How to Avoid Phone Scams
...with AARP Fraud Watch Network's Amy Nofziger

Spam or Scam Calls – Amy heads up an AARP call line to help people deal with phone scams…and other scams. She says that new research came out, just last week, indicating that 50% of call we all receive are spam or fraud calls!

Who’s at Risk? – Amy says everyone is at risk -- everyone. Of course, older adults may be more vulnerable because of their more trusting nature, and possibly the lower understanding of technology. Additionally, scammers go where the money is, and older adults do hold the majority of wealth in this country.

National Do Not Call List – It still works, but it is filtering out mostly legitimate companies doing telemarketing. If you’re registered with the list, you are being helped. These companies mostly go by the rules and do not call those registered, thus lessening the amount of calls you could be receiving.

Apps can help, too! – There are apps like Nomorobo that help detect robocalls. These apps help identify scam calls. When your phone rings, a message comes up on your phone screen that indicates it’s a fraud call helping you avoid answering.

Golden Rule – If you don’t know who is calling, don’t pick up! Let it go to voicemail. Any legitimate caller will leave you a voicemail or call you back right away.

Types of Phone Scams:
Spoofing Scams – Also known as the “neighbor scam”…they call you with a phone number similar to yours or sometimes, from your exact number. These days we are all used to getting many spam calls and so we don’t pick up. The goal with the Spoofing Scam is to get you to pick up because the number is familiar.

Impostor Scams -- Some of the biggest phone scams we’re currently hearing about are called the impostor scams. These can take many variations, but in essence it’s a scammer pretending to be someone they are not.

Here are some examples of both types of scams…

IRS scams
In this scam, a caller pretends to be an IRS employee, claims you owe taxes and threatens that authorities are going to arrest you. They might "spoof" their phone number so it looks like it's coming from the IRS or another government agency and will demand payment immediately. In reality, the IRS wouldn't call you — they'd send a letter. They also wouldn't demand on-the-spot payment or threaten you with arrest by a local police department or sheriff. To verify, call the IRS directly at 800-829-1040.

Lottery scams
The third-most common scam faced by seniors, a caller claims you've won a lottery or jackpot, often in a foreign country like Jamaica. Experts say be highly skeptical of any caller who claims you've won a prize, especially if you don't remember buying a ticket or entering a drawing. If you win a traditional lottery, no one knows you bought a ticket and it's your responsibility to contact authorities to prove it, not the other way around. Be even more wary if they send you a check with instructions to deposit it and then forward a portion of that to someone else in taxes or fees. Real government-run lotteries withhold taxes before you ever get a dime.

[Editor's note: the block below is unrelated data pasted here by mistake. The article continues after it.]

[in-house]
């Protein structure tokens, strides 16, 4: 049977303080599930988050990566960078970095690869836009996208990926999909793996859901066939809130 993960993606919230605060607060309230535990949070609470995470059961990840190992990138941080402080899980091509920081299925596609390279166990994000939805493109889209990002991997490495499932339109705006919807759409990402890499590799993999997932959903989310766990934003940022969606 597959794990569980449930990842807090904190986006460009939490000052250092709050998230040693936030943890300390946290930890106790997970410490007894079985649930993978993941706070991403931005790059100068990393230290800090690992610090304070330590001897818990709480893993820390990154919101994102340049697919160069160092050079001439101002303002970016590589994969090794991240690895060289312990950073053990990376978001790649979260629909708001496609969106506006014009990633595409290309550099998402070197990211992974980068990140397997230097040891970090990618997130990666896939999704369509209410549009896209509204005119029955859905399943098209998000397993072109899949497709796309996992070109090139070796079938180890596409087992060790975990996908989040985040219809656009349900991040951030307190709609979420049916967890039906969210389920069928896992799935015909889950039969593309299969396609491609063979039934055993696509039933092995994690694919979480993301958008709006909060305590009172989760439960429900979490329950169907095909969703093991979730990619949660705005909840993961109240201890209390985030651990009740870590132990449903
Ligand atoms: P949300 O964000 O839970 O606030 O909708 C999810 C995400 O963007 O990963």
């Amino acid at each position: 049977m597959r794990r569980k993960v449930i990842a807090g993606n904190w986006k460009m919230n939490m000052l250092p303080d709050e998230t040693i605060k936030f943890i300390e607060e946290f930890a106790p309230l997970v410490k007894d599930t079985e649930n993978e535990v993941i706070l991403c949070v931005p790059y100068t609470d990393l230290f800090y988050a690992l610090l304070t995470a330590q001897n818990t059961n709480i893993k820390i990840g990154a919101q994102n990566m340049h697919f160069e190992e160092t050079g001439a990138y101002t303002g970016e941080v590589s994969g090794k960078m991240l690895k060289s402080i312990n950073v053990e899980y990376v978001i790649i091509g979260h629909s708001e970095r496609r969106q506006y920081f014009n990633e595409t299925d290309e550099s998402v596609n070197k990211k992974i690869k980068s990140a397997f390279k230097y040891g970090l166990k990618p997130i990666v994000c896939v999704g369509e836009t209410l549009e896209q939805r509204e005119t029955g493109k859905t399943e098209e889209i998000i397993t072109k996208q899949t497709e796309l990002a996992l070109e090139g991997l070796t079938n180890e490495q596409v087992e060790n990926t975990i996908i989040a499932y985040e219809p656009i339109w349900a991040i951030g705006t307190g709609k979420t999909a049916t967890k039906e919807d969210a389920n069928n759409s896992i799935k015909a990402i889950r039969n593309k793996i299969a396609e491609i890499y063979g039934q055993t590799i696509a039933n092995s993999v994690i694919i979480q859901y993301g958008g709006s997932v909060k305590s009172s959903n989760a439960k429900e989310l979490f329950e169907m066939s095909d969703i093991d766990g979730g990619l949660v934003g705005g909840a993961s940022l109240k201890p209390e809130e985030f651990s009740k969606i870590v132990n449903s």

Grandparent scams
Particularly insidious, these scams often start with a late-night call from someone purporting to be a relative, and although their voice might not sound right, they might know a few specific details about you or the person they're pretending to be. It's an emergency, they say, they've been arrested or are stranded and they can't reach anyone else and could you please wire them some money right now to help them out of a jam? Experts say these scams are effective because they trigger our desire to help, which combined with a little Facebook sleuthing can provide a scammer with everything they need to sucker you out of some money, especially if it's late at night and you're not thinking things through. You can avoid being suckered by saying you must consult another family member first, hanging up and taking a few minutes to check out the story. On the off chance it's actually true, you've only wasted a few minutes verifying things.

Veteran scams
These scams vary widely, from callers offering to pay upfront for future disability and pension payments (usually just a rip off) to scams in which veterans are told to call a special number to determine if they're eligible for special health care under the Veterans Choice Program. You're told to leave a credit card number to check for eligibility ... and then they ring up charges. Other scams: being charged for your own records (the VA can get you those for free) or unsolicited calls claiming to be from the VA looking to update its records (the VA doesn't call you like that).